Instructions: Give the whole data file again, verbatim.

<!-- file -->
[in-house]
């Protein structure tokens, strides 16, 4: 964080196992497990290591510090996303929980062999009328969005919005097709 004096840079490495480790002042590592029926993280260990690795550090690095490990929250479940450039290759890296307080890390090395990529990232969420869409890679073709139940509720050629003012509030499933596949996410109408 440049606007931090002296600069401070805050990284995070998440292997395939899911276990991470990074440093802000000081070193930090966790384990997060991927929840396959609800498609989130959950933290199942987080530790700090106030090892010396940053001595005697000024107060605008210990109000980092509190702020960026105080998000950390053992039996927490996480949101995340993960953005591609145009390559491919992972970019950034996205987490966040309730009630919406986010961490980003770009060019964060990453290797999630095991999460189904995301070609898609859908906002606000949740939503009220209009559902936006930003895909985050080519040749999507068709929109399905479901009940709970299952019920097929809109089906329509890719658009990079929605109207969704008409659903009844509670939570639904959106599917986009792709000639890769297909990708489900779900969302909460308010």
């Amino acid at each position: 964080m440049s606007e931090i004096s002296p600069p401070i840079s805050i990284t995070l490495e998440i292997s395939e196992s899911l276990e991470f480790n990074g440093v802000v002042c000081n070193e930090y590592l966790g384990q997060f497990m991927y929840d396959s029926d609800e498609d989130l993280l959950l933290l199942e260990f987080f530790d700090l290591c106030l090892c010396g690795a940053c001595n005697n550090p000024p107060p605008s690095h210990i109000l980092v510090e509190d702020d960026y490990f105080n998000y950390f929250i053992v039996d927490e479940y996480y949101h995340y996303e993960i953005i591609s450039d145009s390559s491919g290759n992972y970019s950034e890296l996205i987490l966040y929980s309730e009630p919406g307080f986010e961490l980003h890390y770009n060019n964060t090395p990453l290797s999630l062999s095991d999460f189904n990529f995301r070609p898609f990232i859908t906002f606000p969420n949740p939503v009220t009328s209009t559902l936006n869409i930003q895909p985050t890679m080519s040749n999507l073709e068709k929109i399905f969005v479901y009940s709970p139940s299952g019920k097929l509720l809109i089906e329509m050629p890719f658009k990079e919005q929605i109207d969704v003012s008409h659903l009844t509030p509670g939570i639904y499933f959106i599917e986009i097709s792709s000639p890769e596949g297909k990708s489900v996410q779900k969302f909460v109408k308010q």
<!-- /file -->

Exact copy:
[in-house]
């Protein structure tokens, strides 16, 4: 964080196992497990290591510090996303929980062999009328969005919005097709 004096840079490495480790002042590592029926993280260990690795550090690095490990929250479940450039290759890296307080890390090395990529990232969420869409890679073709139940509720050629003012509030499933596949996410109408 440049606007931090002296600069401070805050990284995070998440292997395939899911276990991470990074440093802000000081070193930090966790384990997060991927929840396959609800498609989130959950933290199942987080530790700090106030090892010396940053001595005697000024107060605008210990109000980092509190702020960026105080998000950390053992039996927490996480949101995340993960953005591609145009390559491919992972970019950034996205987490966040309730009630919406986010961490980003770009060019964060990453290797999630095991999460189904995301070609898609859908906002606000949740939503009220209009559902936006930003895909985050080519040749999507068709929109399905479901009940709970299952019920097929809109089906329509890719658009990079929605109207969704008409659903009844509670939570639904959106599917986009792709000639890769297909990708489900779900969302909460308010």
């Amino acid at each position: 964080m440049s606007e931090i004096s002296p600069p401070i840079s805050i990284t995070l490495e998440i292997s395939e196992s899911l276990e991470f480790n990074g440093v802000v002042c000081n070193e930090y590592l966790g384990q997060f497990m991927y929840d396959s029926d609800e498609d989130l993280l959950l933290l199942e260990f987080f530790d700090l290591c106030l090892c010396g690795a940053c001595n005697n550090p000024p107060p605008s690095h210990i109000l980092v510090e509190d702020d960026y490990f105080n998000y950390f929250i053992v039996d927490e479940y996480y949101h995340y996303e993960i953005i591609s450039d145009s390559s491919g290759n992972y970019s950034e890296l996205i987490l966040y929980s309730e009630p919406g307080f986010e961490l980003h890390y770009n060019n964060t090395p990453l290797s999630l062999s095991d999460f189904n990529f995301r070609p898609f990232i859908t906002f606000p969420n949740p939503v009220t009328s209009t559902l936006n869409i930003q895909p985050t890679m080519s040749n999507l073709e068709k929109i399905f969005v479901y009940s709970p139940s299952g019920k097929l509720l809109i089906e329509m050629p890719f658009k990079e919005q929605i109207d969704v003012s008409h659903l009844t509030p509670g939570i639904y499933f959106i599917e986009i097709s792709s000639p890769e596949g297909k990708s489900v996410q779900k969302f909460v109408k308010q």